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Alicia Alonso on "Theme and Variations"Transcriptions


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#1 cubanmiamiboy

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Posted 21 October 2010 - 10:23 AM

One time I posted some transcriptions I made from a ballet program of Mme. Alonso's reflections on Balanchine's first staging of "Theme and Variations". I couldn't find them here, but I think it would be a good idea to make a separate thread on them now that we're discussing the ballet at length in the MCB Forum. So here they are.

[size=4]Mme.Alonso about "Theme and Variations":

[font=Comic Sans MS]"In 'Theme and Variations" Balanchine kept testing me all the time, establishing a kind of fight in between my technical strength and his choreography. So he would ask me, for instance:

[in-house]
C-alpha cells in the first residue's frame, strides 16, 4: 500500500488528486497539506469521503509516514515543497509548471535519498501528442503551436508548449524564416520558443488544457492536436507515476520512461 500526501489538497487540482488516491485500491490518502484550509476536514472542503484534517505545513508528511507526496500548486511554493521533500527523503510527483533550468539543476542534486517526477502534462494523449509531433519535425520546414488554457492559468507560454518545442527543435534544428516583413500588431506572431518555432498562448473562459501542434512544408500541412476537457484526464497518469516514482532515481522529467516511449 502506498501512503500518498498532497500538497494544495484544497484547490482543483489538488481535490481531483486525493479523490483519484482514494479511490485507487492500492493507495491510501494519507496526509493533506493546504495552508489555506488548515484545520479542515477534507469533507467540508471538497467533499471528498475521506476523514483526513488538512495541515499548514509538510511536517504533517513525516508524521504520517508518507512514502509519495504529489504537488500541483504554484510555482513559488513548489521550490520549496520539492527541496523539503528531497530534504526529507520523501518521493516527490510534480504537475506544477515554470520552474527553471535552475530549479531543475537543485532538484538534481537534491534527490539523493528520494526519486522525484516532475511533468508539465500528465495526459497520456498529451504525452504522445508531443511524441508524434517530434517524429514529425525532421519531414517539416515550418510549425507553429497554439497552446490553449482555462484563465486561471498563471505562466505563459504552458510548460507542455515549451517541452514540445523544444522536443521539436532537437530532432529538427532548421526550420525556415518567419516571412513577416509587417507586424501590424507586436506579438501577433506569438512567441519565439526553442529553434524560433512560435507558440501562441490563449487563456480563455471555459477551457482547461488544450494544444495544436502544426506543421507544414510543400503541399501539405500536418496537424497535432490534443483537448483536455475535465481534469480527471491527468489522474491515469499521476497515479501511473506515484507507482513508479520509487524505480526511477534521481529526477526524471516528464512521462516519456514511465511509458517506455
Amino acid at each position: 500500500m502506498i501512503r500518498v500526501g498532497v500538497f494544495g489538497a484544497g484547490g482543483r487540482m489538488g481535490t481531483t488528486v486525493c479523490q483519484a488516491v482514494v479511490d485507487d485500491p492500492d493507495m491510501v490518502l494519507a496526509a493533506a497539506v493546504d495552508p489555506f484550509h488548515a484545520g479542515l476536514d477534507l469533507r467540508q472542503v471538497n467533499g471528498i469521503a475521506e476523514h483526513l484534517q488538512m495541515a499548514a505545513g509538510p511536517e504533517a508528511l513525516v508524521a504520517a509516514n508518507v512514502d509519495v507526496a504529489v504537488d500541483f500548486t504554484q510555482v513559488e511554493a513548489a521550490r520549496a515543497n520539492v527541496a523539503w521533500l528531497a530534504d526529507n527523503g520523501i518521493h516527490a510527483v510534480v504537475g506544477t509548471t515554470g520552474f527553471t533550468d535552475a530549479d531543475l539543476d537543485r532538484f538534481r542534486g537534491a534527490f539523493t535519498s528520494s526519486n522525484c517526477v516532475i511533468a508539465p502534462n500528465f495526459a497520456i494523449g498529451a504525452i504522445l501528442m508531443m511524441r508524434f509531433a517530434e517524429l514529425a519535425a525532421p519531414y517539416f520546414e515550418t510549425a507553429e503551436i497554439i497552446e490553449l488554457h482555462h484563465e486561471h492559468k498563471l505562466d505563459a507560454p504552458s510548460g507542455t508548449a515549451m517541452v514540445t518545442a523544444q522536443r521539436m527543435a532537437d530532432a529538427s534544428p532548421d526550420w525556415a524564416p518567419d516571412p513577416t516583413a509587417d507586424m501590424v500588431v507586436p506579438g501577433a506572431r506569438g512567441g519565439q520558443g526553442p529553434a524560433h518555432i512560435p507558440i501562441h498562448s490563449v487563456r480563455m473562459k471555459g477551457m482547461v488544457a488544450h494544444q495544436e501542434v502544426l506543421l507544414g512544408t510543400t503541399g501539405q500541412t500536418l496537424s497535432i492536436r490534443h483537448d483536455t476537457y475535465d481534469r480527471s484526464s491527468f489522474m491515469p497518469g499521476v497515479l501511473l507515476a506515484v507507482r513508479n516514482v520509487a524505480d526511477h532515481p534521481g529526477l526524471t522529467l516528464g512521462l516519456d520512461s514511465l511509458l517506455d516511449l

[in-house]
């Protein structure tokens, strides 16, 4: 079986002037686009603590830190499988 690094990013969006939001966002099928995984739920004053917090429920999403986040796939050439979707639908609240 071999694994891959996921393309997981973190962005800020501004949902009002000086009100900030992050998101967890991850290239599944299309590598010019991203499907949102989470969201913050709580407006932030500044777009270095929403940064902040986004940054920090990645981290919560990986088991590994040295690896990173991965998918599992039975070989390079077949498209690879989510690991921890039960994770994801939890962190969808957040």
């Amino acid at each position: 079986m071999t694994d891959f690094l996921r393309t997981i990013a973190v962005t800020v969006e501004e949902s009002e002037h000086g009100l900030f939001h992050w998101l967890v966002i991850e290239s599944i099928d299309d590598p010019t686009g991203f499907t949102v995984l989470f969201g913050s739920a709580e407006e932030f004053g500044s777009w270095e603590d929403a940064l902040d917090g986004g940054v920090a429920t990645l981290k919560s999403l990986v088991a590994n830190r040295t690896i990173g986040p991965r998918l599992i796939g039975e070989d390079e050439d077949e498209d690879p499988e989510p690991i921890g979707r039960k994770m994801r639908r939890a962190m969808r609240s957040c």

G.B-'Miss Alonso...do you think you could do entrechat-sixes here...?'
A.A-'I'll do them..'
...and then he would say...
G.B-'So, could you now do pas de chat en tournant..?'
A.A-'If you want me to, of course I'll do them..'
...and like that, on and on he would keep torturing me , adding new steps, new difficulties, just to see if I would say 'No, I can't ' at one point, but... I never gave up! That's why the version of 'Theme and Variations' that was presented in the premiere was technically and musically very, very complicated. When other ballerinas danced the role later on-(some of them friends of mine like Maria Tallchief, who was Balanchine's wife)-they would tell me 'But Alicia, how did you let him put this or that in the choreography...?!; Now we are all in trouble!', I would just answer: 'Well, what could I do...?; It was your husband who put it there, Maria!...